April 28, 2021

Two people engaged in pair collaborationThe Self-Explanation Effect
In the learning context, self-explanation is the act of explaining to oneself what one is learning. Self-explanation has been shown to increase the rate of acquiring mastery. The mystery is why we don't structure knowledge work to exploit this phenomenon.

April 21, 2021

A possibly difficult choiceChoice-Supportive Bias
Choice-supportive bias is a cognitive bias that causes us to assess our past choices as more fitting than they actually were. The erroneous judgments it produces can be especially costly to organizations interested in improving decision processes.

April 14, 2021

A demanding managerWhat Micromanaging Is and Isn't
Micromanaging is a dysfunctional pattern of management behavior, involving interference in the work others are supposedly doing. Confusion about what it is and what it isn't makes effective response difficult.

April 7, 2021

A reversed calendar pageSome Perils of Reverse Scheduling
Especially when time is tight, project sponsors sometimes ask their project managers to produce "reverse schedules." They want to know what would have to be done by when to complete their projects "on time." It's a risky process that produces aggressive schedules.

March 31, 2021

U.S. President Dwight D. Eisenhower in 1954Way Too Much to Do
You're good at your job — when you have enough time to do it. The problem is that so much comes your way that you can't possibly attend to it all. Some things inevitably are missed or get short shrift. If you don't change something soon, trouble is sure to arrive.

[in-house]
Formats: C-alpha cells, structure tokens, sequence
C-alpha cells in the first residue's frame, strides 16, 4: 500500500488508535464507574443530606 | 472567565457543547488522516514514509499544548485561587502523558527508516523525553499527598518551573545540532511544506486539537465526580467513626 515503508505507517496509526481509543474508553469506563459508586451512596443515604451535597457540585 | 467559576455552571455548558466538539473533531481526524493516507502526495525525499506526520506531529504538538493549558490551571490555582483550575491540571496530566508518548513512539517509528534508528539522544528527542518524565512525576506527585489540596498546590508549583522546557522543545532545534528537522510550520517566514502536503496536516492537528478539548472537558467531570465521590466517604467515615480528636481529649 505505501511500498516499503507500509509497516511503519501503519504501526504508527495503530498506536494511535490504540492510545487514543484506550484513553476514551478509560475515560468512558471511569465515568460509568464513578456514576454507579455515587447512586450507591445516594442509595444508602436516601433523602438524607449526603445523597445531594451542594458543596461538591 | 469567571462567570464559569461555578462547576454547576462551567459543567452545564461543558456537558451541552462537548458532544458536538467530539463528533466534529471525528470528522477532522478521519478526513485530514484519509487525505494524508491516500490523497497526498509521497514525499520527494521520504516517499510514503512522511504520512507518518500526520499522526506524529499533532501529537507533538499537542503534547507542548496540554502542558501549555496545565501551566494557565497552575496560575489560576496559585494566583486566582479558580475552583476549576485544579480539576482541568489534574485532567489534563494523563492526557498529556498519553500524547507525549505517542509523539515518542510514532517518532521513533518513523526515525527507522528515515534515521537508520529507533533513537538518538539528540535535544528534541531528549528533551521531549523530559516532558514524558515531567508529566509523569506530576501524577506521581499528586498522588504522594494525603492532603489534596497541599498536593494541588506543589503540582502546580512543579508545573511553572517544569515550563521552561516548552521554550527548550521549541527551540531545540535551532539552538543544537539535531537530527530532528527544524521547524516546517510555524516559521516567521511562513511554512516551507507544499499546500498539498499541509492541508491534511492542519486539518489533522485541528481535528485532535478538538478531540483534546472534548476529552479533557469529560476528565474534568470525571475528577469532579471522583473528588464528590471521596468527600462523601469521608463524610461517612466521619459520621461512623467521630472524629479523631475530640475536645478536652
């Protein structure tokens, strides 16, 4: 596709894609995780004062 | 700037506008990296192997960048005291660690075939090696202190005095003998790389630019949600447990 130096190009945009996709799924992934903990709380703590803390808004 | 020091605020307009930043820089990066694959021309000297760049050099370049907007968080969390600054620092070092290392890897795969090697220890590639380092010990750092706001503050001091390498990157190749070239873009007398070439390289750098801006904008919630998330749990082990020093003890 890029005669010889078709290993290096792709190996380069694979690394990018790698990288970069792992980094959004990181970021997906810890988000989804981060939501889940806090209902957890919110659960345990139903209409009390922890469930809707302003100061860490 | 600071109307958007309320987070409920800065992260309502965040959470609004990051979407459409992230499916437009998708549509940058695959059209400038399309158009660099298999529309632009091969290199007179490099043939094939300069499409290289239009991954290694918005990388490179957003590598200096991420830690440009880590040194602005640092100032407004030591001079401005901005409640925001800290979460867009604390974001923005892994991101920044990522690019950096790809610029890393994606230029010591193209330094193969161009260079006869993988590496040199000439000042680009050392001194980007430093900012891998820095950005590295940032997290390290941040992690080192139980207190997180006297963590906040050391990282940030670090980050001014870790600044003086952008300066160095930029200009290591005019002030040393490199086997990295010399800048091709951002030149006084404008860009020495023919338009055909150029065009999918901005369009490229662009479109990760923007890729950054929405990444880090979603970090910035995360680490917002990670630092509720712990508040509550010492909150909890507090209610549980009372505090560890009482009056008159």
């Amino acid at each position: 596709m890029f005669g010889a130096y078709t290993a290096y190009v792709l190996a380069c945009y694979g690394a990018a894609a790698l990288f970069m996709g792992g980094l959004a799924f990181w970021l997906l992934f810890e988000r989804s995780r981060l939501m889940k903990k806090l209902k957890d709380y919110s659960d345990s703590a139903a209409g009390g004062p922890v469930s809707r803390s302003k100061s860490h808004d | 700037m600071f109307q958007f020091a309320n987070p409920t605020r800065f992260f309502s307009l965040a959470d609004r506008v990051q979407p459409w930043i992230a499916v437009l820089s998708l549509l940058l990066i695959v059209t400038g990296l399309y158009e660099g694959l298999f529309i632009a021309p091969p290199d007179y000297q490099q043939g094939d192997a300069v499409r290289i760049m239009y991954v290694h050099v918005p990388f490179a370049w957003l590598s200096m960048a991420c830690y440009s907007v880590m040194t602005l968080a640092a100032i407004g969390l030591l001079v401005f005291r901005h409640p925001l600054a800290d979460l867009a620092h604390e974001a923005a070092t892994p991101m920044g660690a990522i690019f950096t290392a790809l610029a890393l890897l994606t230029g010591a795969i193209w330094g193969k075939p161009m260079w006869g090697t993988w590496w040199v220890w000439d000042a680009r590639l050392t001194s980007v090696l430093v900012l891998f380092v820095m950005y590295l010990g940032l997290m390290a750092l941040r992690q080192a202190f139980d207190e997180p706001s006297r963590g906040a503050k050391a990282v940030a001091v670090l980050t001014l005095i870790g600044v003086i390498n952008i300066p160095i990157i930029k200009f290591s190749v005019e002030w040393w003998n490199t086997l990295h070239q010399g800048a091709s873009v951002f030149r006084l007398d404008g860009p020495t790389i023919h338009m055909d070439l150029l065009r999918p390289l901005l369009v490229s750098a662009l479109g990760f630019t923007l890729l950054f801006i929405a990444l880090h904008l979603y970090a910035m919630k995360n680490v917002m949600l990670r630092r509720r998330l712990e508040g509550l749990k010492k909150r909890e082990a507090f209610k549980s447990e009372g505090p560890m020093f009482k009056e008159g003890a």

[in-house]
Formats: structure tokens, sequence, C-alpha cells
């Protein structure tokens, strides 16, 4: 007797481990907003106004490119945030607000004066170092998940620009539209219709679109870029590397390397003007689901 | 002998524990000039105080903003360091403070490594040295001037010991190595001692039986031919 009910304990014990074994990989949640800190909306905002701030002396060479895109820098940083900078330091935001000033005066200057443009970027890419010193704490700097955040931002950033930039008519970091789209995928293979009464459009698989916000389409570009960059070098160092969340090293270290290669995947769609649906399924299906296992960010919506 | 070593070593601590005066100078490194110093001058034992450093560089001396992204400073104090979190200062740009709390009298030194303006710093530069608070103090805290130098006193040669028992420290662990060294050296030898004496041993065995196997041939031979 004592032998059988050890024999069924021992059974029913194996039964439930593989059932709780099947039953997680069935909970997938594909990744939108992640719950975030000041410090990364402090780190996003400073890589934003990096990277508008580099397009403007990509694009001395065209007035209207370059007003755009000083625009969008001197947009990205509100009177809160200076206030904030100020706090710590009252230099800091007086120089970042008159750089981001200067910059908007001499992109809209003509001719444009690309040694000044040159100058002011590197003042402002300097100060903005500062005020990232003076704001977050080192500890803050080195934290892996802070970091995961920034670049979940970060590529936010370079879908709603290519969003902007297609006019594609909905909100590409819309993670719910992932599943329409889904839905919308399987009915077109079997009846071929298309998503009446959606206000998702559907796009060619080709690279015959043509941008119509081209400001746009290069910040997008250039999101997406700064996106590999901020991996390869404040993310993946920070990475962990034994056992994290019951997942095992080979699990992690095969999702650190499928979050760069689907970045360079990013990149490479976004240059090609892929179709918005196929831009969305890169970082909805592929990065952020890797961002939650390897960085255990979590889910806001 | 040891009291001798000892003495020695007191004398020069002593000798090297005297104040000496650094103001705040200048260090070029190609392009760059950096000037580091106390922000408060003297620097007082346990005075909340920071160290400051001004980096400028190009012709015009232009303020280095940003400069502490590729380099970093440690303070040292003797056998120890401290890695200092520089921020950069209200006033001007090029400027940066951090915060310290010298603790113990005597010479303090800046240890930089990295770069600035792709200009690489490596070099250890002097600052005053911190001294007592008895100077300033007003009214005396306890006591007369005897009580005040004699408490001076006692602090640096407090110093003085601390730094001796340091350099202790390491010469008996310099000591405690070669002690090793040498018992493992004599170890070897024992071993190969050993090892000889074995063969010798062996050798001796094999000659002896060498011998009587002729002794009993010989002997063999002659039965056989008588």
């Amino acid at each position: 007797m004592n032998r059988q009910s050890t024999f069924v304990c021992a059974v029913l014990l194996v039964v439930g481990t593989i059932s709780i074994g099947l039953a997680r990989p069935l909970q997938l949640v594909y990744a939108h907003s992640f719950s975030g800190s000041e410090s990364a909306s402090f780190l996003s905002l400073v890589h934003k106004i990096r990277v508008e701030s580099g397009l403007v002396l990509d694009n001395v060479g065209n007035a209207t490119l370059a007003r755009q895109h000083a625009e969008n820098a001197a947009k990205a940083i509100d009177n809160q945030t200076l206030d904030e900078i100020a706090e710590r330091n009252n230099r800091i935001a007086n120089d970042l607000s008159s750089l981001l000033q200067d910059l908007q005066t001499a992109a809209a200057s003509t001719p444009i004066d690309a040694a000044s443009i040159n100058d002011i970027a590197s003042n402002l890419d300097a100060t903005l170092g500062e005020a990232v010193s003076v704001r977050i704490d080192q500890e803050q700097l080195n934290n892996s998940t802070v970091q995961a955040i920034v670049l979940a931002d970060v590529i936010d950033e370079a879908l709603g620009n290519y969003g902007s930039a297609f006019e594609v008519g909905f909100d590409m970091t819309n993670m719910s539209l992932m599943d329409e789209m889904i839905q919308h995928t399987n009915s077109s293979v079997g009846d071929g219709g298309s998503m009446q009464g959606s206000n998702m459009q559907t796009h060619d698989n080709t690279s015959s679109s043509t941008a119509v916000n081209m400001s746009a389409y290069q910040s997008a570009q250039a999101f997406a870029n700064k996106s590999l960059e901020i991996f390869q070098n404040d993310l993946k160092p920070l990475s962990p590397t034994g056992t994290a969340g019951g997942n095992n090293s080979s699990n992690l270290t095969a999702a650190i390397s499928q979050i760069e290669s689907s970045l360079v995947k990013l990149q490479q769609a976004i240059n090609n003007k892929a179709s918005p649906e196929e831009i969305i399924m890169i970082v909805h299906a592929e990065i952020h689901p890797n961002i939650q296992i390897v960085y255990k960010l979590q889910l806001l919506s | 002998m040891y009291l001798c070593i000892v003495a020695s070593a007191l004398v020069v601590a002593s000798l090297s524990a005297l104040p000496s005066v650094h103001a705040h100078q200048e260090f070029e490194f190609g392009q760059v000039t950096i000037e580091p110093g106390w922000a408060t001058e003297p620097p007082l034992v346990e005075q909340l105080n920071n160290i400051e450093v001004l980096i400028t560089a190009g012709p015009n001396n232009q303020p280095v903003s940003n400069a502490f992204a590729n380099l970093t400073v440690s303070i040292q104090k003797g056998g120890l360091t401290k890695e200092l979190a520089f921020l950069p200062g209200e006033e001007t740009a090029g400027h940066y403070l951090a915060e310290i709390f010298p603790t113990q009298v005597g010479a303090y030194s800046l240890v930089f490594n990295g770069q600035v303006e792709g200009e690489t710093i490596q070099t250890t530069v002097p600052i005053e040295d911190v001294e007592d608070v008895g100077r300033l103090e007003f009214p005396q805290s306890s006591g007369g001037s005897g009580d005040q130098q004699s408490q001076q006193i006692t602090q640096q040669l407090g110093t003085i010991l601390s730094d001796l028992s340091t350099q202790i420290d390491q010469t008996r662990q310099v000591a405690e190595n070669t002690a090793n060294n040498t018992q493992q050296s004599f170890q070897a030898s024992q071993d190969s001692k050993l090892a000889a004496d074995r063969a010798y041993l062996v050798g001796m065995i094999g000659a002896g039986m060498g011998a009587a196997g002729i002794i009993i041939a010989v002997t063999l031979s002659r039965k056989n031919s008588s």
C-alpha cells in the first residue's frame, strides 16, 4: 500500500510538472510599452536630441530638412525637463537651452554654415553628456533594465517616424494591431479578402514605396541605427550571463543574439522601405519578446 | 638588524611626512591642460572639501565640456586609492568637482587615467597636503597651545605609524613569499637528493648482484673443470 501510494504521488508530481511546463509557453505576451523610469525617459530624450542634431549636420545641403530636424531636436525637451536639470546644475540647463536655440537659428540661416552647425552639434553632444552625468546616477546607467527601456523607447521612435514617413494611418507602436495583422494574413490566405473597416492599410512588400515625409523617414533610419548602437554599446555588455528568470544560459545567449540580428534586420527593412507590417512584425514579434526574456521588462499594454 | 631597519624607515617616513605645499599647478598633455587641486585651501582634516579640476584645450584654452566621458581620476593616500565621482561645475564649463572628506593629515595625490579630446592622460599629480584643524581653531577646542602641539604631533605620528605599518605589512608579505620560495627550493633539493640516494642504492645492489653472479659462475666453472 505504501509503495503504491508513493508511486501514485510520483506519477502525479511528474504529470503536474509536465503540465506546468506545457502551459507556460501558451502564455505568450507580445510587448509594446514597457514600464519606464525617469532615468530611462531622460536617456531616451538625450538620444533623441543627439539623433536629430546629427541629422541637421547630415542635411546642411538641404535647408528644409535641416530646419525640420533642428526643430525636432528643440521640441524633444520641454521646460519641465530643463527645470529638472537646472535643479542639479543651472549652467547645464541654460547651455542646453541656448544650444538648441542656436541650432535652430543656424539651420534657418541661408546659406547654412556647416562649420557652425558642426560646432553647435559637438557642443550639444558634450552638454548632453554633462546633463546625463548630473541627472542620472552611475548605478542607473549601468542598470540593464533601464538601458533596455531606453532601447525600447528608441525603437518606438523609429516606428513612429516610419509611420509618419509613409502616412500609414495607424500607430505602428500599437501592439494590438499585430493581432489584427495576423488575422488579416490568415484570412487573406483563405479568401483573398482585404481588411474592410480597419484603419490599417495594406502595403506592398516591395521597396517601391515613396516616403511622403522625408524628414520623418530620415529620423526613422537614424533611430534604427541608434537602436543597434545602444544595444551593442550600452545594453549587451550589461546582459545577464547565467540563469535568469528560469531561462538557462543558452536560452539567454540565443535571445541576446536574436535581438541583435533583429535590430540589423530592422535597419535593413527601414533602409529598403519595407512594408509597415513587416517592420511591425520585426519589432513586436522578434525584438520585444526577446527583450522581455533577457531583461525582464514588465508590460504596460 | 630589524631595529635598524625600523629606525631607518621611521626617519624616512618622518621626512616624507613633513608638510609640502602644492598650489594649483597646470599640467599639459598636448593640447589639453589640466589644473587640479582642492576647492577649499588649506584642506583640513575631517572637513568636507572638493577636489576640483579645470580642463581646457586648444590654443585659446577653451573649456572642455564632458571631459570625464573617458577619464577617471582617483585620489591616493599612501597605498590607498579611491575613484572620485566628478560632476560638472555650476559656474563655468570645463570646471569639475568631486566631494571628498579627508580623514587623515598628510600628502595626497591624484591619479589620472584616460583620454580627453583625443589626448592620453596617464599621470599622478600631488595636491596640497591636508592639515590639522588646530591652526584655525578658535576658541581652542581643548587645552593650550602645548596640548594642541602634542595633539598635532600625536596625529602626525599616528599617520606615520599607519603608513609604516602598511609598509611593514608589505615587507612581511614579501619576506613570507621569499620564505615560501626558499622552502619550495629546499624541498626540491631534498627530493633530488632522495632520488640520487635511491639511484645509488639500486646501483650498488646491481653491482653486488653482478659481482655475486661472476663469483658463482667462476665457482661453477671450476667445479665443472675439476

March 24, 2021

Don't tell me anything I don't already knowLearning-Averse Organizations
A learning-averse organization is one that seems constitutionally unwilling, if not unable, to learn new and better ways of conducting its operations. Given the rapid pace of change in modern markets, one wonders how they survive. Here's how.

March 17, 2021

A U.S. 100-dollar bill made into a jigsaw puzzleFacts, Opinions, Estimates, and Desires
One reason why resource allocation debates can become so difficult is confusion about the differences among facts, opinions, estimates, and desires. Clarifying their differences can reduce the length and intensity of resource allocation debates.

March 10, 2021

NASA's Mars Climate Orbiter, which was lost on attempted entry into Mars orbitOn Repeatable Blunders
When organizations make mistakes, they sometimes acknowledge them and learn how to avoid repeating them. And sometimes they conceal them or even deny they happened. When they conceal mistakes or deny they occurred, repetition is more likely.

March 3, 2021

Braided streams in Grewingk Glacier RiverRisk Acceptance: One Path
When a project team decides to accept a risk, and when their project eventually experiences that risk, a natural question arises: What were they thinking? Cognitive biases, other psychological phenomena, and organizational dysfunction all can play roles.

February 24, 2021

Roger Boisjoly of Morton Thiokol, who tried to halt the launch of the Challenger space shuttle in 1986Risk Acceptance: Naïve Realism
When we suddenly notice a "project-killer" risk that hasn't yet materialized, we sometimes accept the risk even though we know how seriously it threatens the effort. A psychological phenomenon known as naïve realism plays a role in this behavior.

February 17, 2021

A jigsaw puzzle with a missing pieceRemote Hires: Inquiry
When knowledge workers join organizations as remote hires, they must learn what's expected of them and how it fits with what everyone else is doing. This can be difficult when everyone is remote. A systematic knowledge-based inquiry procedure can help.

February 10, 2021

Working remotely, in this case, from homeRemote Hires: Communications